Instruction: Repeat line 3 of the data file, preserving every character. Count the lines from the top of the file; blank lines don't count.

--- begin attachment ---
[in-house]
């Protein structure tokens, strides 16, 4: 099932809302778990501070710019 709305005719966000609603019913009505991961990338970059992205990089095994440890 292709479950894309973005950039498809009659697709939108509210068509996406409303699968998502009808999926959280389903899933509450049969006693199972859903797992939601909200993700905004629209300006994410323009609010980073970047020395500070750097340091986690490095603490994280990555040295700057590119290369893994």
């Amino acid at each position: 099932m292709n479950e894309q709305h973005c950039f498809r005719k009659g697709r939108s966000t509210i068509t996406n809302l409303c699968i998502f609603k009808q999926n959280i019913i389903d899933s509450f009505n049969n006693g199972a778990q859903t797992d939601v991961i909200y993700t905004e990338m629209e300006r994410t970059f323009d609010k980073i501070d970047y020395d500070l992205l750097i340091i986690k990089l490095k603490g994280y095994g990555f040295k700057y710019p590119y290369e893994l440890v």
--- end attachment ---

């Amino acid at each position: 099932m292709n479950e894309q709305h973005c950039f498809r005719k009659g697709r939108s966000t509210i068509t996406n809302l409303c699968i998502f609603k009808q999926n959280i019913i389903d899933s509450f009505n049969n006693g199972a778990q859903t797992d939601v991961i909200y993700t905004e990338m629209e300006r994410t970059f323009d609010k980073i501070d970047y020395d500070l992205l750097i340091i986690k990089l490095k603490g994280y095994g990555f040295k700057y710019p590119y290369e893994l440890v």